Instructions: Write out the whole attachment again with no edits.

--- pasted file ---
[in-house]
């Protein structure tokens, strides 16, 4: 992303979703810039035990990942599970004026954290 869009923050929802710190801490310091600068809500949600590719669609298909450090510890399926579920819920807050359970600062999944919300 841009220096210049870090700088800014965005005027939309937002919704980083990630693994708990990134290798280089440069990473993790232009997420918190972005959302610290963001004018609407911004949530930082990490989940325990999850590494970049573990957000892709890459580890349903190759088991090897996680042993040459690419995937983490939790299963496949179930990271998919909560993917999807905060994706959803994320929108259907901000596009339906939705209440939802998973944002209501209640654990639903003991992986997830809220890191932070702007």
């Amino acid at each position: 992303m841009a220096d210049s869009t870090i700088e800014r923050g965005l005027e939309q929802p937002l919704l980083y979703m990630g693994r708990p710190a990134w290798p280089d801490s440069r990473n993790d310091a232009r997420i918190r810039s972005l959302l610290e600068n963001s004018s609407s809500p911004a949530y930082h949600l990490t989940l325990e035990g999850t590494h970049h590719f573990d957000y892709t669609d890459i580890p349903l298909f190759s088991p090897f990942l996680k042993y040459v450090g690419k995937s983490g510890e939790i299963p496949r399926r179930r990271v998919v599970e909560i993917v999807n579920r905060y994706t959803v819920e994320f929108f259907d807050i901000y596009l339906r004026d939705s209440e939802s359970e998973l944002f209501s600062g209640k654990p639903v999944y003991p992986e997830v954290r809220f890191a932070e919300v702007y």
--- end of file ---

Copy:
[in-house]
């Protein structure tokens, strides 16, 4: 992303979703810039035990990942599970004026954290 869009923050929802710190801490310091600068809500949600590719669609298909450090510890399926579920819920807050359970600062999944919300 841009220096210049870090700088800014965005005027939309937002919704980083990630693994708990990134290798280089440069990473993790232009997420918190972005959302610290963001004018609407911004949530930082990490989940325990999850590494970049573990957000892709890459580890349903190759088991090897996680042993040459690419995937983490939790299963496949179930990271998919909560993917999807905060994706959803994320929108259907901000596009339906939705209440939802998973944002209501209640654990639903003991992986997830809220890191932070702007």
């Amino acid at each position: 992303m841009a220096d210049s869009t870090i700088e800014r923050g965005l005027e939309q929802p937002l919704l980083y979703m990630g693994r708990p710190a990134w290798p280089d801490s440069r990473n993790d310091a232009r997420i918190r810039s972005l959302l610290e600068n963001s004018s609407s809500p911004a949530y930082h949600l990490t989940l325990e035990g999850t590494h970049h590719f573990d957000y892709t669609d890459i580890p349903l298909f190759s088991p090897f990942l996680k042993y040459v450090g690419k995937s983490g510890e939790i299963p496949r399926r179930r990271v998919v599970e909560i993917v999807n579920r905060y994706t959803v819920e994320f929108f259907d807050i901000y596009l339906r004026d939705s209440e939802s359970e998973l944002f209501s600062g209640k654990p639903v999944y003991p992986e997830v954290r809220f890191a932070e919300v702007y």